“The notion that traditionally black hairstyles are synonymous with being unsuccessful speaks directly to the pathologizing of blackness that this country is known to do—and our “leaders” are too often the ones elevated to do it.” – Dr. Andre Perry
During this year’s “Steve Harvey National Mentoring Camp for Young Men”, Steve Perry tweeted:
“I witnessed 200 boys VOLUNTARILY cut dreads, braids & unkept fros bc @IAmSteveHarvey @USArmy connected aesthetics to success. Powerful.”
The tweet went viral, attracting attention and a widespread expression of disapproval. Mr. Perry defended himself heavily on his twitter page, claiming that while two hundred boys were taught love and discipline, people were more worried about haircuts. In efforts to give this man the benefit of the doubt, I decided to do an extensive read of his twitter timeline. Indeed, the tweet shown above was but one of numerous stories shared about the camp’s success. However, after spending time reading Dr. Steve Perry’s twitter timeline, I can deduce that he may not truly understand the reasons behind the discontentment with his statement. With tweets such as “Every generation has hairstyles. The issue is that the PREVIOUS generation has the jobs, companies and opportunities. Facts are facts,” it’s as if he feels the outrage is simply about haircuts. It isn’t. It is much deeper.
How powerful would it have been to see these black boys embraced and empowered to wear their dreads, braids, and afros with pride? How powerful would it have been for hair stylists and barbers to have come into that camp to groom the current hairstyles of these men? Instilling in them a sense of individuality and confidence that their pathway to success could be their intellect and decision making. That while their outside appearance may represent a culture, a brand, or a stereotype, they are to overcome the negativity that they may encounter by striving towards their goals with silent aggression. With fervor and grace, they should have been reminded that their hairstyles are an extension of their personality. Their culture is one to be proud of, one to cherish and uphold until one day they are present and able to teach their children the same.
Telling young men that their only connection to success comes with a clean shaven head and a tailored suit is a false representation of the world we live in today. It’s contradictory to scream “be yourself, be individual” yet also yell “cut your hair, wear this outfit, play the part”. What type of rhetoric are we instilling into the minds of two hundred young boys who are living with an absent father? What image of beautiful are we showing them? Yet while I criticize the methods and the message, I understand the motive.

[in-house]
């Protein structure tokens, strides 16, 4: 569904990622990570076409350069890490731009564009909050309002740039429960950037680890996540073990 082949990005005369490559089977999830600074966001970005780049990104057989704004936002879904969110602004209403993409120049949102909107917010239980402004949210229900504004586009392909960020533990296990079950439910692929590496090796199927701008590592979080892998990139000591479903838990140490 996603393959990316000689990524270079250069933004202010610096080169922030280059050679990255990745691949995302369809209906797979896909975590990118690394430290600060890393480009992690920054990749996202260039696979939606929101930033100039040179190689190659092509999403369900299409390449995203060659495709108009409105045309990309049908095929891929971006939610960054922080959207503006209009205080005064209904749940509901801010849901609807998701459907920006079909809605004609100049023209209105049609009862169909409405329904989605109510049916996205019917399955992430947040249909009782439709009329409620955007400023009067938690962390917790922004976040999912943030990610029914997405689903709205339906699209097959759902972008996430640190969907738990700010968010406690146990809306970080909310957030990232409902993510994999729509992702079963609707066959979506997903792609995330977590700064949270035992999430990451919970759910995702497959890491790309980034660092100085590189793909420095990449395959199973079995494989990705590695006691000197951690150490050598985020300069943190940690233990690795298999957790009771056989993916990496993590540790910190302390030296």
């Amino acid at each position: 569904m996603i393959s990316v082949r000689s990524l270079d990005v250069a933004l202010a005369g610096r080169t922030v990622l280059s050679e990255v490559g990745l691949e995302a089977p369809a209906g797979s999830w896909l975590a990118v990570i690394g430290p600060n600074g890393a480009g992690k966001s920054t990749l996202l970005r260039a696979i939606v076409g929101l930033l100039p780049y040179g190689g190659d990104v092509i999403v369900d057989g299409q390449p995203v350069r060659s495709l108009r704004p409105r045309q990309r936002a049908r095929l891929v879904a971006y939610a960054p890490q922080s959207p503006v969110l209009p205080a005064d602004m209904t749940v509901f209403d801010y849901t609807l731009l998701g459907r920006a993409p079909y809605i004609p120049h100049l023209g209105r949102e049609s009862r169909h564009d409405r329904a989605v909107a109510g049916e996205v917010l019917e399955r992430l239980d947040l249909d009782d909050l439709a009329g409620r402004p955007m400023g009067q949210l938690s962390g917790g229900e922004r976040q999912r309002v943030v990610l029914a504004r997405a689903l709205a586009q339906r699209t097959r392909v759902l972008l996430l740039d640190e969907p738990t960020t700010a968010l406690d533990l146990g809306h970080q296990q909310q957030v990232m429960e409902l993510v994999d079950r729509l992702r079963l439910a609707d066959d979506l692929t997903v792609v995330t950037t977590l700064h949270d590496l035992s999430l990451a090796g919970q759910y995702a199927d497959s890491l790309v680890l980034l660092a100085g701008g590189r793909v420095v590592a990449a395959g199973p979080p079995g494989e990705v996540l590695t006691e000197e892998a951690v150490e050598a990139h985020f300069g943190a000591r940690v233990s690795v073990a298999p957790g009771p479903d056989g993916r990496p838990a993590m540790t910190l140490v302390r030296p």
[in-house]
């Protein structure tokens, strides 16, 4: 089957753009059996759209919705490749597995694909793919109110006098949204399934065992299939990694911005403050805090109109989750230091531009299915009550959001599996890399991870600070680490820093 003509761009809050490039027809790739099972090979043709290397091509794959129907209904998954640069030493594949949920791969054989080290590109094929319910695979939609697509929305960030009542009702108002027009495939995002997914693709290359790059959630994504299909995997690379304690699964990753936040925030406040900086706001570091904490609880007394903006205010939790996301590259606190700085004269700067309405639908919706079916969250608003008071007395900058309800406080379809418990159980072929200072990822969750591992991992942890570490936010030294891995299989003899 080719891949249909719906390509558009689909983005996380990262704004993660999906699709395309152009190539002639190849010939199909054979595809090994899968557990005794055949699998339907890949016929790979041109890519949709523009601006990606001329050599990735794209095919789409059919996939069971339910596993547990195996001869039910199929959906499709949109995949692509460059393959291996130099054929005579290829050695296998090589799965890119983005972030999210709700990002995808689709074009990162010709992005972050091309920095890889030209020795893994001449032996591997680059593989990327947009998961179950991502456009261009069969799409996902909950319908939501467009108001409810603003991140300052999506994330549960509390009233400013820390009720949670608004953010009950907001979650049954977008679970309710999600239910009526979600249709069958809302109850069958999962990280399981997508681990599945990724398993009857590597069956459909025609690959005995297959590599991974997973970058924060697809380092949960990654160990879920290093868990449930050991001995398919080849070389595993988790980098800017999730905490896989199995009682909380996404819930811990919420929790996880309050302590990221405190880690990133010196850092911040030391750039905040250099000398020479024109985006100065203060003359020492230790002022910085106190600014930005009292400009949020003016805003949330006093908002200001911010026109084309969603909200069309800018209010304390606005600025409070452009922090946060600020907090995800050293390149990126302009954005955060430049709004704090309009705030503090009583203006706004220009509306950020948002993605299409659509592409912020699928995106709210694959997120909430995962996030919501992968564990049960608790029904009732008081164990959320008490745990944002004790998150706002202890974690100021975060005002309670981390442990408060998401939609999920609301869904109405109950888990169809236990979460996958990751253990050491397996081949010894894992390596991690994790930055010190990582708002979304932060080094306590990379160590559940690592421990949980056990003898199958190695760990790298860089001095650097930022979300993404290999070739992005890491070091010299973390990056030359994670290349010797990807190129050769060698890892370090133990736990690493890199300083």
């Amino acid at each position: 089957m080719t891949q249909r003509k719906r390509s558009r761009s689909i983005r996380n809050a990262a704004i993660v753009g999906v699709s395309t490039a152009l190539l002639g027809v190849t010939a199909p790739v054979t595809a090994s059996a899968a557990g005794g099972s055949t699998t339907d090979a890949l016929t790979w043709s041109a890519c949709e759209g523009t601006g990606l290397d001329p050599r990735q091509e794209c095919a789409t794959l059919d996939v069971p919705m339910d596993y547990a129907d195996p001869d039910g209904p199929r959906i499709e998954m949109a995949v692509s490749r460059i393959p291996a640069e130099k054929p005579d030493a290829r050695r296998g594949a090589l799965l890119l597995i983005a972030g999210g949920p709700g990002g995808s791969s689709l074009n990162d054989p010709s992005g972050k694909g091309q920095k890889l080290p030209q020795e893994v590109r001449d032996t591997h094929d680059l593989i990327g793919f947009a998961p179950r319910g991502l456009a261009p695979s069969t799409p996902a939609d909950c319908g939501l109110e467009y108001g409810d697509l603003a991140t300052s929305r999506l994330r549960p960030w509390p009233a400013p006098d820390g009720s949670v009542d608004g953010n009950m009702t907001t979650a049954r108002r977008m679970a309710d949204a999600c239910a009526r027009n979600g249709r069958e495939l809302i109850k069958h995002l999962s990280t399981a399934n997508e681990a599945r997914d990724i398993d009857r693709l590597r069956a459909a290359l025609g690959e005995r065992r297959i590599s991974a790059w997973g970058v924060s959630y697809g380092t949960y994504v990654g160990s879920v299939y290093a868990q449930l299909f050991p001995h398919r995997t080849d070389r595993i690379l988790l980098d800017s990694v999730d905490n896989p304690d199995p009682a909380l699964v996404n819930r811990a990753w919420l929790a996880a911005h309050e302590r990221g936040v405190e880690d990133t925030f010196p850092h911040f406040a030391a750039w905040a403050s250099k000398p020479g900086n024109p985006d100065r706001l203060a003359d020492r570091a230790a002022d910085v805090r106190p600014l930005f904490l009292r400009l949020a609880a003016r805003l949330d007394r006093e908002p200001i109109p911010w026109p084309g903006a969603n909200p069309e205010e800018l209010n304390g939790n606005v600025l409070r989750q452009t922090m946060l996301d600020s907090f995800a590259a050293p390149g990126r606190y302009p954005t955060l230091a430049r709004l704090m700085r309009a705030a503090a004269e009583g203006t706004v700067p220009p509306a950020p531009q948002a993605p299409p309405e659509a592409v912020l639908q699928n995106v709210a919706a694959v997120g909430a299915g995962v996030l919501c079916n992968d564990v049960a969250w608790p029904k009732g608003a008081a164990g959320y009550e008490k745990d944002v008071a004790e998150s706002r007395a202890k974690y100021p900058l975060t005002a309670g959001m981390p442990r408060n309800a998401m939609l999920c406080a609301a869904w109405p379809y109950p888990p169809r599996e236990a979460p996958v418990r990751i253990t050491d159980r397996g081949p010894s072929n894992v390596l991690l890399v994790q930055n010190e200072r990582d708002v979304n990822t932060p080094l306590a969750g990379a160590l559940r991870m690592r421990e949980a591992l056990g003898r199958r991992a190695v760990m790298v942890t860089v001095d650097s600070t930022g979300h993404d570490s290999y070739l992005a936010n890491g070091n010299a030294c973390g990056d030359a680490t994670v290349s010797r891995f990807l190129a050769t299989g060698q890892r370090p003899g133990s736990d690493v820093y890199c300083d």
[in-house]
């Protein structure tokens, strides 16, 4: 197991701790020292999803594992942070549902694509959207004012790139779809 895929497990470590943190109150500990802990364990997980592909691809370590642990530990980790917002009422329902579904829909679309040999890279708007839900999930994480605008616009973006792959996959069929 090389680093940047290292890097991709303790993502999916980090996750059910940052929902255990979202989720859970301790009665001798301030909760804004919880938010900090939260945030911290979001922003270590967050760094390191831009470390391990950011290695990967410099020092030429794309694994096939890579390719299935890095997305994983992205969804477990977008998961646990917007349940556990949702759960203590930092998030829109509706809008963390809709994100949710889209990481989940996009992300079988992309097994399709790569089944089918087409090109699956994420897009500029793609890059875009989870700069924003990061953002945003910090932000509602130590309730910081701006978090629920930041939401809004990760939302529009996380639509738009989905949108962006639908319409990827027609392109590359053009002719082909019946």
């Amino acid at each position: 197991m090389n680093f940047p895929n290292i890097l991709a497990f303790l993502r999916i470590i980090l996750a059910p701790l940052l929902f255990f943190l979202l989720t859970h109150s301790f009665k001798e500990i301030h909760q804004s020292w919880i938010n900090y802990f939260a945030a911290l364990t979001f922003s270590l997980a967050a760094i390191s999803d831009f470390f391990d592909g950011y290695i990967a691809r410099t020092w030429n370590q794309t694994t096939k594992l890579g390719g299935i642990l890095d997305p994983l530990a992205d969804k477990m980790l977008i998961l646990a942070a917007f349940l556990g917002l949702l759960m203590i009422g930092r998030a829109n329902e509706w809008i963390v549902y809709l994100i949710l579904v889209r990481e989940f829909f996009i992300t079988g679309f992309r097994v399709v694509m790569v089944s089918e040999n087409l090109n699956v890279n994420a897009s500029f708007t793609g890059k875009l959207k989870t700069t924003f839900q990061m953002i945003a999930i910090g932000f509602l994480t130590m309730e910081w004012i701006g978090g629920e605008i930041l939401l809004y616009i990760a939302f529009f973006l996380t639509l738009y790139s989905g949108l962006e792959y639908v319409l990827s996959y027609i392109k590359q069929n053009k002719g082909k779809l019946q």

In the minds of the hosts, they are preparing our young boys to play “The Game”. To be exactly what is “desired” so they can get where they desire to go. The Game of code switching. The Game of adhering to the rules in hopes that they’ll be the lucky ones that succeed beyond the expectations of others. Teaching them that in order to provide for their families in the future or gain access to higher level success, they should show up looking and behaving in a manner that is satisfying to those who control the acceptable image of success.
“Gangbangers vowed to stop gangbanging/teen dads promised 2b there for their kids bc @IAmSteveHarvey @USArmy helped them believe in themselves.”
Tweets such as the one above were tweeted AFTER the tweet about cutting hair and received very little recognition. Not because we aren’t proud or excited about this, it’s because all this aside, we still feel as if somehow, this wasn’t his initial focus. This wasn’t what he deemed to be the most powerful thing that happened that weekend. And if so, it wasn’t what he decided to share with the world initially.
“Boys overwhelmed by hatred of absent fathers forgave them tonight & decreed to be better men than they were. Goosebumps. @IAmSteveHarvey” -Steve Perry
These tweets and other moments had at the Steve Harvey camp are beautiful. They show black men partnering to help and empower our young boys to be responsible and loving towards themselves and their communities. The stories shared are powerful. They are inspiring. And they are not the problem here. The only problem that we have is that these two hundred boys were taught that a certain aesthetic may lead to a certain success. I believe the only reason they would have voluntarily cut their hair is if they were convinced that their particular aesthetic was not the proper one that led to success.
We can uplift our boys into men with all the rhetoric in the world. We can teach them discipline, we can teach them love. And we should. These things are essential to their life journeys. But while teaching them these things, we must also show them that authenticity and commitment to their own desires is also essential. Individuality and culture are also essential. What Steve Perry calls “just a hairstyle” is much bigger than such. It’s bigger than a fashion trend and it’s bigger than a generational fad. If we ever expect to be respected for who we are and how we choose to express ourselves, we must combat the narrative that clean shaven, blue suits and ties pave the way to success. We must embrace that we can teach our children to love others, themselves, be successful, be disciplined and do so all while rocking dreads, braids and groomed fro’s.